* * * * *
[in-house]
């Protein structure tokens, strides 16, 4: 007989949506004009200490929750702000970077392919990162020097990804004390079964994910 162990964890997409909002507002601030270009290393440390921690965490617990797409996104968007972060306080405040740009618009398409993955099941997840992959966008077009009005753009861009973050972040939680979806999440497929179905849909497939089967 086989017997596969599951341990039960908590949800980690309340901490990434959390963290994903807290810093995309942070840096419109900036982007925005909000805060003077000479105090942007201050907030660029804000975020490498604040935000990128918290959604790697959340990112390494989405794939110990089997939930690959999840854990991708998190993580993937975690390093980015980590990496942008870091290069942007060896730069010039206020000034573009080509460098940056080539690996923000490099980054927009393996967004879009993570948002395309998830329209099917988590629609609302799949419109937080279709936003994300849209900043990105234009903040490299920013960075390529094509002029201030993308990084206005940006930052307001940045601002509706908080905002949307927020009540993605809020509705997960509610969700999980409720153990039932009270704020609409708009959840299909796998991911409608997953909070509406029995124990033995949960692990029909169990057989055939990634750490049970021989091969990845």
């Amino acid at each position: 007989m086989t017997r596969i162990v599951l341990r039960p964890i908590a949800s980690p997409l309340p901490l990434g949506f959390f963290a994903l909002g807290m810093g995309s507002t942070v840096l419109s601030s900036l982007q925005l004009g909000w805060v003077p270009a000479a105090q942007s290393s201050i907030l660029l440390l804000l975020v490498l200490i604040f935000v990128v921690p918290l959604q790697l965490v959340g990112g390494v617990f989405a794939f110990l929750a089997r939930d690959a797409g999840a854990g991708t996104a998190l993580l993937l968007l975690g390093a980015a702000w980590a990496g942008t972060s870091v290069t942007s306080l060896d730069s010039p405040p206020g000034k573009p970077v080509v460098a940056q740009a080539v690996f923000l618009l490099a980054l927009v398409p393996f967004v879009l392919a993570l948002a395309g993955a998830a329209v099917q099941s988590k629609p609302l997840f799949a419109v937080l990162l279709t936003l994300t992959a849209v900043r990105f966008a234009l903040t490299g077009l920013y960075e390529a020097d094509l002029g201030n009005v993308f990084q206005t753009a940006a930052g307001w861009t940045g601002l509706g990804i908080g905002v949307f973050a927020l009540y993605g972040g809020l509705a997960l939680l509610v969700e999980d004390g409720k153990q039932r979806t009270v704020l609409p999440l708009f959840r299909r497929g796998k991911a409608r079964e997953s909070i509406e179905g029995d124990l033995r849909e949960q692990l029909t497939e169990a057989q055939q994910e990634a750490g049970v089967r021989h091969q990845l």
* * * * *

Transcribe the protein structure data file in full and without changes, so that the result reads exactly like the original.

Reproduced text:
[in-house]
């Protein structure tokens, strides 16, 4: 007989949506004009200490929750702000970077392919990162020097990804004390079964994910 162990964890997409909002507002601030270009290393440390921690965490617990797409996104968007972060306080405040740009618009398409993955099941997840992959966008077009009005753009861009973050972040939680979806999440497929179905849909497939089967 086989017997596969599951341990039960908590949800980690309340901490990434959390963290994903807290810093995309942070840096419109900036982007925005909000805060003077000479105090942007201050907030660029804000975020490498604040935000990128918290959604790697959340990112390494989405794939110990089997939930690959999840854990991708998190993580993937975690390093980015980590990496942008870091290069942007060896730069010039206020000034573009080509460098940056080539690996923000490099980054927009393996967004879009993570948002395309998830329209099917988590629609609302799949419109937080279709936003994300849209900043990105234009903040490299920013960075390529094509002029201030993308990084206005940006930052307001940045601002509706908080905002949307927020009540993605809020509705997960509610969700999980409720153990039932009270704020609409708009959840299909796998991911409608997953909070509406029995124990033995949960692990029909169990057989055939990634750490049970021989091969990845």
């Amino acid at each position: 007989m086989t017997r596969i162990v599951l341990r039960p964890i908590a949800s980690p997409l309340p901490l990434g949506f959390f963290a994903l909002g807290m810093g995309s507002t942070v840096l419109s601030s900036l982007q925005l004009g909000w805060v003077p270009a000479a105090q942007s290393s201050i907030l660029l440390l804000l975020v490498l200490i604040f935000v990128v921690p918290l959604q790697l965490v959340g990112g390494v617990f989405a794939f110990l929750a089997r939930d690959a797409g999840a854990g991708t996104a998190l993580l993937l968007l975690g390093a980015a702000w980590a990496g942008t972060s870091v290069t942007s306080l060896d730069s010039p405040p206020g000034k573009p970077v080509v460098a940056q740009a080539v690996f923000l618009l490099a980054l927009v398409p393996f967004v879009l392919a993570l948002a395309g993955a998830a329209v099917q099941s988590k629609p609302l997840f799949a419109v937080l990162l279709t936003l994300t992959a849209v900043r990105f966008a234009l903040t490299g077009l920013y960075e390529a020097d094509l002029g201030n009005v993308f990084q206005t753009a940006a930052g307001w861009t940045g601002l509706g990804i908080g905002v949307f973050a927020l009540y993605g972040g809020l509705a997960l939680l509610v969700e999980d004390g409720k153990q039932r979806t009270v704020l609409p999440l708009f959840r299909r497929g796998k991911a409608r079964e997953s909070i509406e179905g029995d124990l033995r849909e949960q692990l029909t497939e169990a057989q055939q994910e990634a750490g049970v089967r021989h091969q990845l």